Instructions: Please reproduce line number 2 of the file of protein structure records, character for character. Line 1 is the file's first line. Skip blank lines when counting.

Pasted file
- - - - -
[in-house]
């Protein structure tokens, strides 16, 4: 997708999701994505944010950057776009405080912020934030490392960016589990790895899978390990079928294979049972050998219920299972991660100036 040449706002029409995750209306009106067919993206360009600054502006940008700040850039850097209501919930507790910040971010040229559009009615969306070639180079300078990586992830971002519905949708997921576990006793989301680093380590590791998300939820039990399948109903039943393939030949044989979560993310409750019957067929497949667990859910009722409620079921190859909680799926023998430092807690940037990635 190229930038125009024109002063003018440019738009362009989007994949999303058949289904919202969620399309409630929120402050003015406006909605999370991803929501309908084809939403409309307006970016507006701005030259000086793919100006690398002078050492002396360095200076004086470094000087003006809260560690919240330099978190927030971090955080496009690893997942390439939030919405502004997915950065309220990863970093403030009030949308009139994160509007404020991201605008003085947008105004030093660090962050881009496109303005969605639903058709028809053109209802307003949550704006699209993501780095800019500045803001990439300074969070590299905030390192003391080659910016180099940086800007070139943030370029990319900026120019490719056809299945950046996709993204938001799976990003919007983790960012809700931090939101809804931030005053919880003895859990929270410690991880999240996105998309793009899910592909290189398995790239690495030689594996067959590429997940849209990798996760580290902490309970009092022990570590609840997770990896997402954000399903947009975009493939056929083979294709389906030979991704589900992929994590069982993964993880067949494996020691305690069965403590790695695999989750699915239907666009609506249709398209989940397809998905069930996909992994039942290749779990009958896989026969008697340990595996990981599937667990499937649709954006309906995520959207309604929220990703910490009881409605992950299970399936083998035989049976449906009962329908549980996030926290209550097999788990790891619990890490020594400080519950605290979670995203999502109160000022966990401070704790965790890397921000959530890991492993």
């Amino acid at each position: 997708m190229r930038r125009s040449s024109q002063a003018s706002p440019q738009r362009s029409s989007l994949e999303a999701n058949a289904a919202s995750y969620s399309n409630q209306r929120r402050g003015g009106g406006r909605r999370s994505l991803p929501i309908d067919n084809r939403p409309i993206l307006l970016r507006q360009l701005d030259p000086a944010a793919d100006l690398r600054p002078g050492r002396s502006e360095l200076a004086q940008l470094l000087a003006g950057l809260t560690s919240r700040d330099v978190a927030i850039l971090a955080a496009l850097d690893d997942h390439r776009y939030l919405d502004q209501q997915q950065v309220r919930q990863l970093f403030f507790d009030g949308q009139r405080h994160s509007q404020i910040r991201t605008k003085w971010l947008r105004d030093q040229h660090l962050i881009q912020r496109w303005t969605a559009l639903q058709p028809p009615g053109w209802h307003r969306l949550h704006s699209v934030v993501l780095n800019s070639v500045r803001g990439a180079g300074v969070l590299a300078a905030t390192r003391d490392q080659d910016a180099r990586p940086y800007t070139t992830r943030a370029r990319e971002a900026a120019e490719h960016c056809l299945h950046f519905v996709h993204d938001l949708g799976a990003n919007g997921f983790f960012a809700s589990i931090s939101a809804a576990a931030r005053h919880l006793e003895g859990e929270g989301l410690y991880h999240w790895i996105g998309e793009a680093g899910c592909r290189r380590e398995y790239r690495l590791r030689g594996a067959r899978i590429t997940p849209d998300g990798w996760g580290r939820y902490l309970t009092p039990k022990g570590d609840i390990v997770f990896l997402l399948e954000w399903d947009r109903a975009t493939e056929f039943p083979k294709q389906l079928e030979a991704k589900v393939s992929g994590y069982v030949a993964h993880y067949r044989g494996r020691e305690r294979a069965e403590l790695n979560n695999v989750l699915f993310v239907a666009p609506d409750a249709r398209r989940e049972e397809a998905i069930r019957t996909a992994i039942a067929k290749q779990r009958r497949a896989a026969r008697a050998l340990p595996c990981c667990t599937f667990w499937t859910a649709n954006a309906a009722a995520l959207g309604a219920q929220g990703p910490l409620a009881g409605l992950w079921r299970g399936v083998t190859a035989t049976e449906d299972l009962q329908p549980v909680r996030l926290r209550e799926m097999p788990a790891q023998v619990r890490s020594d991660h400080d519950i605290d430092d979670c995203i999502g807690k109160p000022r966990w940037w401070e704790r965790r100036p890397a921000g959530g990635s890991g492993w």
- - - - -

């Protein structure tokens, strides 16, 4: 997708999701994505944010950057776009405080912020934030490392960016589990790895899978390990079928294979049972050998219920299972991660100036 040449706002029409995750209306009106067919993206360009600054502006940008700040850039850097209501919930507790910040971010040229559009009615969306070639180079300078990586992830971002519905949708997921576990006793989301680093380590590791998300939820039990399948109903039943393939030949044989979560993310409750019957067929497949667990859910009722409620079921190859909680799926023998430092807690940037990635 190229930038125009024109002063003018440019738009362009989007994949999303058949289904919202969620399309409630929120402050003015406006909605999370991803929501309908084809939403409309307006970016507006701005030259000086793919100006690398002078050492002396360095200076004086470094000087003006809260560690919240330099978190927030971090955080496009690893997942390439939030919405502004997915950065309220990863970093403030009030949308009139994160509007404020991201605008003085947008105004030093660090962050881009496109303005969605639903058709028809053109209802307003949550704006699209993501780095800019500045803001990439300074969070590299905030390192003391080659910016180099940086800007070139943030370029990319900026120019490719056809299945950046996709993204938001799976990003919007983790960012809700931090939101809804931030005053919880003895859990929270410690991880999240996105998309793009899910592909290189398995790239690495030689594996067959590429997940849209990798996760580290902490309970009092022990570590609840997770990896997402954000399903947009975009493939056929083979294709389906030979991704589900992929994590069982993964993880067949494996020691305690069965403590790695695999989750699915239907666009609506249709398209989940397809998905069930996909992994039942290749779990009958896989026969008697340990595996990981599937667990499937649709954006309906995520959207309604929220990703910490009881409605992950299970399936083998035989049976449906009962329908549980996030926290209550097999788990790891619990890490020594400080519950605290979670995203999502109160000022966990401070704790965790890397921000959530890991492993």